Playground Still Indicates Bacteria
By Mike Branom, The Tribune, Mesa, Ariz.
Jul. 25–Tempe Town Lake’s splash playground will stay closed for at least another week while further testing determines whether the water remains polluted with an intestinal parasite despite thorough cleaning efforts.
City officials said Thursday a sample taken earlier this week tested positive for cryptosporidium, a harmful bacterium blamed for dozens of illnesses at Phoenix pools.
What remains to be seen, and won’t be known for at least seven days, is whether the remaining single-cell organisms are still able to reproduce. That reproduction, or viability, is essential to making people sick, Parks and Recreation Department spokeswoman Denise Rentschler said.
But Tempe officials were heartened by the test, which showed reduced levels of cryptosporidium as compared with July 18, when the first positive results prompted the immediate closure of the popular cool-down spot. That is proof the disinfecting efforts are working, environmental services administrator Dave McNeil said.
In Phoenix, as many as 60 people may have been sickened with the parasite, although there have only been two confirmed cases of cryptosporidiosis. The city closed 29 pools, but all were reopened by Tuesday. Cryptosporidium attacks the intestines, causing an infection that can result in symptoms of diarrhea, stomach pains or cramps and a low fever.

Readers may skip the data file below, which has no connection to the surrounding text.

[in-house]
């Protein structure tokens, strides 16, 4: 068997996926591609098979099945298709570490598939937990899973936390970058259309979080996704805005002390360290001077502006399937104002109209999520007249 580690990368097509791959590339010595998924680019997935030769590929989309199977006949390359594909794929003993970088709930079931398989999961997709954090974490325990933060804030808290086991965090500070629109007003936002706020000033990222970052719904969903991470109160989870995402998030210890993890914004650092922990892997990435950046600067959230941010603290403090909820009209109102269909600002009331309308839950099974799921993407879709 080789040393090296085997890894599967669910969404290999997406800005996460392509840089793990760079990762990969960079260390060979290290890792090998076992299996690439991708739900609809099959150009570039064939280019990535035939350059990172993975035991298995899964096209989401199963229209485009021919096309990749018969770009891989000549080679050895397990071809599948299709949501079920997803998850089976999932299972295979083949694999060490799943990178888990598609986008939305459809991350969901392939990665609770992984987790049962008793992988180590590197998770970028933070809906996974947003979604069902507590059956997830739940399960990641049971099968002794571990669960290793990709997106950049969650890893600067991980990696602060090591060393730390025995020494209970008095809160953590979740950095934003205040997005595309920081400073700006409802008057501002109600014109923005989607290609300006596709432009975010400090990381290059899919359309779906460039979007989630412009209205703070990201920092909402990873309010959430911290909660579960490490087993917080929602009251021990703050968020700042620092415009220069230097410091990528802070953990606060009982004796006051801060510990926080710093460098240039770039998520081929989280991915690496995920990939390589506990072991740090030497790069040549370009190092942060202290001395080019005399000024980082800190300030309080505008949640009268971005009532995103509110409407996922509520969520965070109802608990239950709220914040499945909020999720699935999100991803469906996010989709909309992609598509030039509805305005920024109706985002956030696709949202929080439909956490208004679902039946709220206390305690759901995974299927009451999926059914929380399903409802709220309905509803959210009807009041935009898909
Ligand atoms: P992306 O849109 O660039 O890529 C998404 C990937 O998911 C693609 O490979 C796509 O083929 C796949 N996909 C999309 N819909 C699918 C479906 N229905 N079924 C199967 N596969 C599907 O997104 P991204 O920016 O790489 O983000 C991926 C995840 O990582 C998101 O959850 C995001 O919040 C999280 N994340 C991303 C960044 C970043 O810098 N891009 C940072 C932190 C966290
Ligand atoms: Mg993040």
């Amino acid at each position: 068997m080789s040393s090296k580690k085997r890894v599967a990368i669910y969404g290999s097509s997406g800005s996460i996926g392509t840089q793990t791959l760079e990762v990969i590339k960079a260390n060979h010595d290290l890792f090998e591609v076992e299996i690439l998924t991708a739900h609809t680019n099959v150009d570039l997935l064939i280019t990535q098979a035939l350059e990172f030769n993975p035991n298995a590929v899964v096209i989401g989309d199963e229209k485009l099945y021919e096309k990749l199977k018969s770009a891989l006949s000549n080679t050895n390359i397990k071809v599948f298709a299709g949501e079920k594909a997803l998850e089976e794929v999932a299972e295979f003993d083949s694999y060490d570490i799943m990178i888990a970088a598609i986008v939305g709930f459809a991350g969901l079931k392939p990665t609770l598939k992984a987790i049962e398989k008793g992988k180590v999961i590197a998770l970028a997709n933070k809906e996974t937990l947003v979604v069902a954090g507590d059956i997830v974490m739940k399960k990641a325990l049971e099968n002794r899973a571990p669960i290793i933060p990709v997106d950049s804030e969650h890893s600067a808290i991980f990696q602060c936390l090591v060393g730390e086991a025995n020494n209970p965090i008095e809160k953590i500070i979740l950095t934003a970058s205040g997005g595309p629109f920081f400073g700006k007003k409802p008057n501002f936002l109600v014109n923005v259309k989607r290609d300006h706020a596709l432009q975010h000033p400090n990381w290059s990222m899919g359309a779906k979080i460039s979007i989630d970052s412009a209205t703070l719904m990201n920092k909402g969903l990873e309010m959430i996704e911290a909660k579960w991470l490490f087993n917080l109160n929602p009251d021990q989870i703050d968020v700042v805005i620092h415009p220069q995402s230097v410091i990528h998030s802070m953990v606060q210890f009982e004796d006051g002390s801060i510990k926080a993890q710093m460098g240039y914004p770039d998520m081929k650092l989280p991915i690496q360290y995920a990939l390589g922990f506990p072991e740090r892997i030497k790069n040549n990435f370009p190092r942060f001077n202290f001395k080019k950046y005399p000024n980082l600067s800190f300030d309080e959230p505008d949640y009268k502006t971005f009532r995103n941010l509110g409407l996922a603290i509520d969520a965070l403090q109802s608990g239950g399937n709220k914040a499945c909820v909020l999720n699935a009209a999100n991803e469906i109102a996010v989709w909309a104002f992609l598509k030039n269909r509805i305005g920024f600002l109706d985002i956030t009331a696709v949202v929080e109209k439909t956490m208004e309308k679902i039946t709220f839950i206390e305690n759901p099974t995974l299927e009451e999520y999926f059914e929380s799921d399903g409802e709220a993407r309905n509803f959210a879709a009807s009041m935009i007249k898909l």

Fecal matter carries the bacteria; Tempe officials said they don’t who or what initially produced the feces.
Following word of the closures in Phoenix, recreation officials at cities across the East Valley began testing their pools and splash parks.
The only positive was recorded at the Town Lake splash playground, and when that news reached city officials July 18 the park was closed within 15 minutes.
Since then, the playground has been fenced off.
If the playground’s water still tests positive, parks and recreation officials have two choices, McNeil said.
One option is to continue running the water through the filtration system, as well as maintaining high levels of chlorine and bromine. The other alternative is to completely drain the park of its water and start with a fresh supply.
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Copyright (c) 2008, The Tribune, Mesa, Ariz.
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